(DP 1979-05) On How to Measure Poverty

Mahar K. Mangahas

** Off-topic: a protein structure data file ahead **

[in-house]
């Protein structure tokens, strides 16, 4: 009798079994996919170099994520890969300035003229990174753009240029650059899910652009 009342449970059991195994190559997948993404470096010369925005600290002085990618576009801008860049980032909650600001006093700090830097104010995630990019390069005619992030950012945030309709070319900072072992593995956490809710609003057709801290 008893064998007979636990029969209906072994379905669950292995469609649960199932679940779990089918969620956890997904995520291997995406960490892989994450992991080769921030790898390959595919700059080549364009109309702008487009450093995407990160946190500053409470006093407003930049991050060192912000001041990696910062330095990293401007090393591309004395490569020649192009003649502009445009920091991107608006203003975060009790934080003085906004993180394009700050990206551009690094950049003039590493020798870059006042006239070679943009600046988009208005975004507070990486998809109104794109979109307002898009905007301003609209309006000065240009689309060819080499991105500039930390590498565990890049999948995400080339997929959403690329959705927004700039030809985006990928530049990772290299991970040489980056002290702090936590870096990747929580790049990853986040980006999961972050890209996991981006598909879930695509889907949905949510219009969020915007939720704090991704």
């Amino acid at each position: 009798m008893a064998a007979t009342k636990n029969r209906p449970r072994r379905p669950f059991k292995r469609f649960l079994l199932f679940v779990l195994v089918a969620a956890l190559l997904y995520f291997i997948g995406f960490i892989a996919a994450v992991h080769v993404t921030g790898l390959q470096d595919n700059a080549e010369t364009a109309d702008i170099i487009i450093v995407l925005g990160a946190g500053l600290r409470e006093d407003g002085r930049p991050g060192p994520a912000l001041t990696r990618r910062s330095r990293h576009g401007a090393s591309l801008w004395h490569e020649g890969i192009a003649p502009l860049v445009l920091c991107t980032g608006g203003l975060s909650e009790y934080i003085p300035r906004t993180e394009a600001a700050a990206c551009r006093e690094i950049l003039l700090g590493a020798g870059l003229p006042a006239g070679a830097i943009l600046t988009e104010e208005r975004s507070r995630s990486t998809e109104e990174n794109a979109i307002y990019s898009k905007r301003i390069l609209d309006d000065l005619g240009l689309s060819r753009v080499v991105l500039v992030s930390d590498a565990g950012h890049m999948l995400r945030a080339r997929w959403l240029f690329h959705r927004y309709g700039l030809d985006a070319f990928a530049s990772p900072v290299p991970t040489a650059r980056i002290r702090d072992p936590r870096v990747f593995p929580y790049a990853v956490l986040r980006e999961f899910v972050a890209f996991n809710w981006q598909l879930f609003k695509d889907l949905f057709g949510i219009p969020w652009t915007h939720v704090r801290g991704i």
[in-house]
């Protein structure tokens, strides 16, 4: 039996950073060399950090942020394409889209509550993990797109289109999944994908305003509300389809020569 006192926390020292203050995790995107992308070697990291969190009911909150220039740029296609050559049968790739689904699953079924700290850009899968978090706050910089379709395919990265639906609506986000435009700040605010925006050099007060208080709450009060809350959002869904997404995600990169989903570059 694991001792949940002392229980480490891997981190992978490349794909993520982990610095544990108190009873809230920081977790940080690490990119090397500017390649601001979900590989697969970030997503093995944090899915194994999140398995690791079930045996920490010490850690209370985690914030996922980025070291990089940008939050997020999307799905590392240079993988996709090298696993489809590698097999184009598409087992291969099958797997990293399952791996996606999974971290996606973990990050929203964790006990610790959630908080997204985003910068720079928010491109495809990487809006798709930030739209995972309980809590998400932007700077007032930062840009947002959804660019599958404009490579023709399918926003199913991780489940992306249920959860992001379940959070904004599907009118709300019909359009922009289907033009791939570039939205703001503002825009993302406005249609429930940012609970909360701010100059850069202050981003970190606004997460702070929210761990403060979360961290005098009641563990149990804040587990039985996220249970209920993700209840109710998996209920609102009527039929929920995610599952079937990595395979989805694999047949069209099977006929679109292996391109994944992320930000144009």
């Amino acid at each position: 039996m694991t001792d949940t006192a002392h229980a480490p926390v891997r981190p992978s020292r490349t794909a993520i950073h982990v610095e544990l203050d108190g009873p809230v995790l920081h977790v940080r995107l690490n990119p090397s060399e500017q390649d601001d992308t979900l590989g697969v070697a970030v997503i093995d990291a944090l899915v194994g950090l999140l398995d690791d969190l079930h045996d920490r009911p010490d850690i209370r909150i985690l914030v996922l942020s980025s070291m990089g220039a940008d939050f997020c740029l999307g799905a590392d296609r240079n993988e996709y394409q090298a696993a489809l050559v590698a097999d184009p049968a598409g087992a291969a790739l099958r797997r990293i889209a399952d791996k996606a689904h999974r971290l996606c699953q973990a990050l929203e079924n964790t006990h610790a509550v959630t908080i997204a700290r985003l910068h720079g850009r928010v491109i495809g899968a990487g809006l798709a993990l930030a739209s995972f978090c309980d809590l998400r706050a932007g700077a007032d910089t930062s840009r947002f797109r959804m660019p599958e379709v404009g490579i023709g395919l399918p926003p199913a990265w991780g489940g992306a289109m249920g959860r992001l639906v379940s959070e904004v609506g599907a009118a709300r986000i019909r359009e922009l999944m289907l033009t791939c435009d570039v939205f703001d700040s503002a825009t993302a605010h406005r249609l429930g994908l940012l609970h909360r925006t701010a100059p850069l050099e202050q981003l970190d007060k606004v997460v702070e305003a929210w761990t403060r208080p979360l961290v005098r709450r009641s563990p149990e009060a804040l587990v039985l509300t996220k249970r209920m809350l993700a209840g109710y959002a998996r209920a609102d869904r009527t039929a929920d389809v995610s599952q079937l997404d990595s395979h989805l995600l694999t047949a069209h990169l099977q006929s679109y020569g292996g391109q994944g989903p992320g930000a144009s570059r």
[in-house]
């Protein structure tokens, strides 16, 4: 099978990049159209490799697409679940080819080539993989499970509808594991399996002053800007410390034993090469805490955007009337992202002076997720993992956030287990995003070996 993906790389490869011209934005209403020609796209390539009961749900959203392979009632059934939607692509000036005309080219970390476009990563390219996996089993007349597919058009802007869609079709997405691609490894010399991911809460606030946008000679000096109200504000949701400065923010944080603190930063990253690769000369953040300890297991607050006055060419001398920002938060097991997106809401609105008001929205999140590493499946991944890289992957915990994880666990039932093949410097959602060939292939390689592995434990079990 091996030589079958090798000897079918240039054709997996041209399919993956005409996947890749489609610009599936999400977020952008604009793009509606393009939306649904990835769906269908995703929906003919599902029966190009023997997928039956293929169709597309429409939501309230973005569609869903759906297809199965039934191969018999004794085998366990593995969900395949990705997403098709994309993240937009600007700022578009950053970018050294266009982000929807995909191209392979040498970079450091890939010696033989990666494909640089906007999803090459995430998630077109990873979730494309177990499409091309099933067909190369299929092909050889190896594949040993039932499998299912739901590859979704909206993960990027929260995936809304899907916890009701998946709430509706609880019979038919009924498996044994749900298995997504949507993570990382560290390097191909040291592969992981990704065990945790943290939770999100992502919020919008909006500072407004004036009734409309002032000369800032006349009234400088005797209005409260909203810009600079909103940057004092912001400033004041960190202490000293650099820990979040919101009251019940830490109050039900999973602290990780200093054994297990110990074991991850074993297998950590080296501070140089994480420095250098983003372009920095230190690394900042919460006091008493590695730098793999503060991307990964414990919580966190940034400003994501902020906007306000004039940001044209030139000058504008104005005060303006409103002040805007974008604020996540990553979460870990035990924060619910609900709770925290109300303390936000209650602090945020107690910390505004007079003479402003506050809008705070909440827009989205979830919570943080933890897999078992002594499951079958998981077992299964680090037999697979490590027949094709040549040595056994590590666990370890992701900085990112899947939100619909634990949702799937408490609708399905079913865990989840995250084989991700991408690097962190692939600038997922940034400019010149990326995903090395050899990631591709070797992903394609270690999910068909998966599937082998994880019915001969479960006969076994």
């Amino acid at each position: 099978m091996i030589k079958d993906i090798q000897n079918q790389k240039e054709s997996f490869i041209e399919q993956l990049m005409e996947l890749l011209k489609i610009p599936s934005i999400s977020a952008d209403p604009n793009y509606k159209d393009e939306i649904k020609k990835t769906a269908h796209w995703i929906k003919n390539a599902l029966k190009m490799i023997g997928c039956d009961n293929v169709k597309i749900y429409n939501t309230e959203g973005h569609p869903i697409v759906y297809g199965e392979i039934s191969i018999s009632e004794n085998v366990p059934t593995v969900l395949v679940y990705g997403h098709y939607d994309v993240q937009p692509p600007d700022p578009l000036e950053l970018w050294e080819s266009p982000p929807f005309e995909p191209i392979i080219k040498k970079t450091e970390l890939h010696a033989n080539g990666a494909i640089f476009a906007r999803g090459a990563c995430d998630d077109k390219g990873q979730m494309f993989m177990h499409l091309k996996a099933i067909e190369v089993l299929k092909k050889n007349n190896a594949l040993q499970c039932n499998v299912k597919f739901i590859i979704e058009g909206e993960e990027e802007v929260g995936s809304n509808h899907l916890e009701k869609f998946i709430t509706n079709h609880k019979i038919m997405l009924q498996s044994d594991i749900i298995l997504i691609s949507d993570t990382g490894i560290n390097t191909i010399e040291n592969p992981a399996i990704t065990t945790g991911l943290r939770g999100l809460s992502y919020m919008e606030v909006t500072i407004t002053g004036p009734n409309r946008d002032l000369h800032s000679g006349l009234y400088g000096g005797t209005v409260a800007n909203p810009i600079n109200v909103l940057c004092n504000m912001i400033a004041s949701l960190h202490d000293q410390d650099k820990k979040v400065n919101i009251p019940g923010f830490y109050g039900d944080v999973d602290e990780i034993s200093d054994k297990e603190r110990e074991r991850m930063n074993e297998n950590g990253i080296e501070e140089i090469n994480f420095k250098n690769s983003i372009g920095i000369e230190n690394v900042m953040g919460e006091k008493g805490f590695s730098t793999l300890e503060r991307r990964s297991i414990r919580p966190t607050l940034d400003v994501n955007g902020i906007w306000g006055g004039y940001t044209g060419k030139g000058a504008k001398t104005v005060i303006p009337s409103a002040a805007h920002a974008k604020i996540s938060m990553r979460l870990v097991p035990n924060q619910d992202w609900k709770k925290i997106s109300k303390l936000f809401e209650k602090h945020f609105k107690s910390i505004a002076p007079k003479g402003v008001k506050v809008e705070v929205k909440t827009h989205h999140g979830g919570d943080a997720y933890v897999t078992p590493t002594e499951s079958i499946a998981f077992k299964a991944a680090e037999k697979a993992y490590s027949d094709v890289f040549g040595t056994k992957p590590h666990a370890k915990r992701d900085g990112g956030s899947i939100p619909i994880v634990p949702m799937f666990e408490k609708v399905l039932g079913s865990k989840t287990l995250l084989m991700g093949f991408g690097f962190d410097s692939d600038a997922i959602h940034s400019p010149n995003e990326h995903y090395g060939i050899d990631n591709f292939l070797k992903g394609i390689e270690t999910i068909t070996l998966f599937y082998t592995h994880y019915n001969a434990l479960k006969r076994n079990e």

The meaningfulness of a poverty measure depends on both the social acceptability of the poverty line and the accuracy of the measured distribution of purchasing power to which the line is applied. In particular, the use of linear programming to construct a minimum food budget and the uncritical use of the 1975 Family Income and Expenditures Survey of the National Census and Statistics Office has led Tan and Holazo(1978) to some very questionable conclusions. As early as 1975, the Social Indicators Project, making the first effort to construct poverty thresholds for application to a national cross-section of purchasing power (namely the FIES series of the NCSO), showed that absolute and relative poverty worsened during 1961-1971. In 1977 the PREPF project found that the 1975 FIES had very serious defects, and rejected using it to update the poverty trend; on the basis of independent PREPF surveys, adjusted for consistency with the National Income Accounts, it felt that about three-fifths of all households in 1975 should be rated as poor (below P10,000 annual income per households, somewhat more generous than the average SIP Total Thresholds), but could not draw any conclusion about the 1971-1975 trend.

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